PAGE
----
Until then no one ever described Christ in a way that seduced me through love. He began a new way for me to think and live.
“There is in him no trace of the crank. He believes ardently in what he teaches, but he is no fanatic. His doctrine is unpopular, but he is not eccentric. There is as much evidence for his humanity as for his divinity. He gets tired. He needs to sleep and eat and drink like other men. He experiences the human emotions of love and anger, joy and sorrow. He is fully human, but He is no mere man.
“Above all, He was unselfish. Nothing is more striking than this. Believing himself to be divine, yet he did not put on airs or stand on his dignity. He was never pompous as men tend to be who think themselves greater than they are. There was no touch of self-importance about Jesus. He was humble. It is this paradox which is so baffling, the self-centeredness of his teaching and the unself-centeredness of his behavour. He combined in himself the greatest self-esteem and the greatest self-sacrifice. He knew himself to be the Lord of all, but he became the servant of all. … The essence of love is self-sacrifice. The worst of men is adorned by an occasional flash of such nobility, but the life of Jesus irradiated it with a never-fading incandescent glow. The conclusion of the matter is this: Jesus was sinless because he was selfless. Such selflessness is love. And God is love.”
Tuesday, July 12, 2011
Last night we had friends for dinner. Late afternoon, I made a strawberry soup for dessert. It’s mostly a glorified creamy smoothie with a sprig of mint and a sliced strawberry for garnish. Wonderful with field-picked strawberries. Most excellent served with a piece of dark chocolate. As I was washing out the blender I pressed a squirt of dish soap which normally sprays into the sink, but for some reason, it backfired across the counter and showered the individual servings with a bit of Dawn. I was very vexed and called Sandy in for a consult. I had already skimmed the surfaces and tasted one spoonful that had a drop of invisible soap, and if it wasn’t so hard to get down there, I would have writhed on the floor. (WHY do these things happen to me? Or do they to you, too, and you just don’t say?) Sandy is a nurse practitioner living in NZ, not to hold her moving away against her - she’s an awesome cook, too. She test-tasted, and said “Ahhhh, it’s good. It would be a shame to throw this. Serve it. No one will know.” I did, and later she was the only one to get a soap droplet in her serving.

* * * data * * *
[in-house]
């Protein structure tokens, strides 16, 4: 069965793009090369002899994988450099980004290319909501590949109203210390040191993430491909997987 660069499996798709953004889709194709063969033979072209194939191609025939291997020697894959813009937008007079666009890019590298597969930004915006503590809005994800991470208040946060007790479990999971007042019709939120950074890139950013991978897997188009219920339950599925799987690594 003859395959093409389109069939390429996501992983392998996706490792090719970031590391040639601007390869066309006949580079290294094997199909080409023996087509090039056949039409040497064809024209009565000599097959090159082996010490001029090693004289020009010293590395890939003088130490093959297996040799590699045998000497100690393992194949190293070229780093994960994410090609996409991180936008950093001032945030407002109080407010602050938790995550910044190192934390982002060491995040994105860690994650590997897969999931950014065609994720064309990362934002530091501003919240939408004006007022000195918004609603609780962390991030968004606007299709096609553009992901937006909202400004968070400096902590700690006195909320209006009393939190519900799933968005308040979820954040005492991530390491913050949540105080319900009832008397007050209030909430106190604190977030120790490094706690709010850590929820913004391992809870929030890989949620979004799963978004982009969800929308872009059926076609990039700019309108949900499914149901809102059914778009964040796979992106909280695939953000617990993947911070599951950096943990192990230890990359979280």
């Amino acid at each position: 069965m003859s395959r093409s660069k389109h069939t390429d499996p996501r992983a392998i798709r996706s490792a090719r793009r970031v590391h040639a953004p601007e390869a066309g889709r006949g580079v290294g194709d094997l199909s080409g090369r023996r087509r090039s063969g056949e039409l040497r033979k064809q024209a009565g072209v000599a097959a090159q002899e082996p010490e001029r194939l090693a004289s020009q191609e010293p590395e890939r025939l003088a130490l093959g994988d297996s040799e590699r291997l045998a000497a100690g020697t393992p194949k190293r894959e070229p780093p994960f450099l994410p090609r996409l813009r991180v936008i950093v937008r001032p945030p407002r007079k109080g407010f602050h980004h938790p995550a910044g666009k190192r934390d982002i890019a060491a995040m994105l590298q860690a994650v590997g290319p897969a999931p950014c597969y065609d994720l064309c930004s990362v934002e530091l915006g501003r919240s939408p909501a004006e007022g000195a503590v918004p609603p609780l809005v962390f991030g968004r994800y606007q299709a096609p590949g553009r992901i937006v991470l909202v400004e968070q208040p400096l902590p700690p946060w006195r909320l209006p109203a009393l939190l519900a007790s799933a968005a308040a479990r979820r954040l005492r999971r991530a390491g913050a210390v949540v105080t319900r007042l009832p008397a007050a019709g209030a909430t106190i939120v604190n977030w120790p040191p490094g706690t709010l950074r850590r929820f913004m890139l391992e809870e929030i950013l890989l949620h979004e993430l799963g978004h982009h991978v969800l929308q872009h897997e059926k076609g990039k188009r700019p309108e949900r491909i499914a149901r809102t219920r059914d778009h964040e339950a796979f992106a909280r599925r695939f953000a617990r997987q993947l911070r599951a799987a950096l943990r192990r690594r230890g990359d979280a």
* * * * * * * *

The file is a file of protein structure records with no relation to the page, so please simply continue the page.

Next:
Anita and I collaborated to make spring rolls – that delicious Thai appetizer, which to our unpracticed hands was like gluing double-stick tape on wet grass. With each one, they became more coherent until we had a tray of twenty. Ours held fresh mint, sprouts, avocado, shavings of beef, thin sticks of cucumber and CILANTRO in a paper thin rice wrapper, dipped in a peanut sauce - they are a perfect hot-day food. The combination of crunchy, soft, spicy, mild, chilled is… how did they think of this? In deference to Denis we made three without cilantro. He isn’t just phobic about this herb, which - I remind him - is used in all sorts of ethnic cuisine; he is aggressively hostile, claiming he can’t even stand the smell of it.
That came up during dinner, because we needed to mention that the ones pointed “that way” belonged to Denis who hates cilantro. I point this out, as if it’s a fault. Denis has so few I delight in obvious weakness. Among our guests was Larry, a physician. Each July he returns to Rochester from Mayo Clinic Scottsdale to do hospital service for a month. He’s a font of weird facts and arcane observations and declared that the hatred of cilantro is due to the lack of a certain inherited enzyme that leaves the inheritee thinking they’ve eaten soap or something disgustingly rotten. Now Denis demands I apologize for years of sneaking cilantro into things.
So here it is: Denis, I’m sorry for making fun of you for something you can’t help because you’re genetically deficient. I promise not to mention it again. I love you anyway. And if you tasted soap in your dessert last night, it wasn’t because I snuck in cilantro; it was just an accident. I hope one day a gene that causes accident prone-ness will be discovered.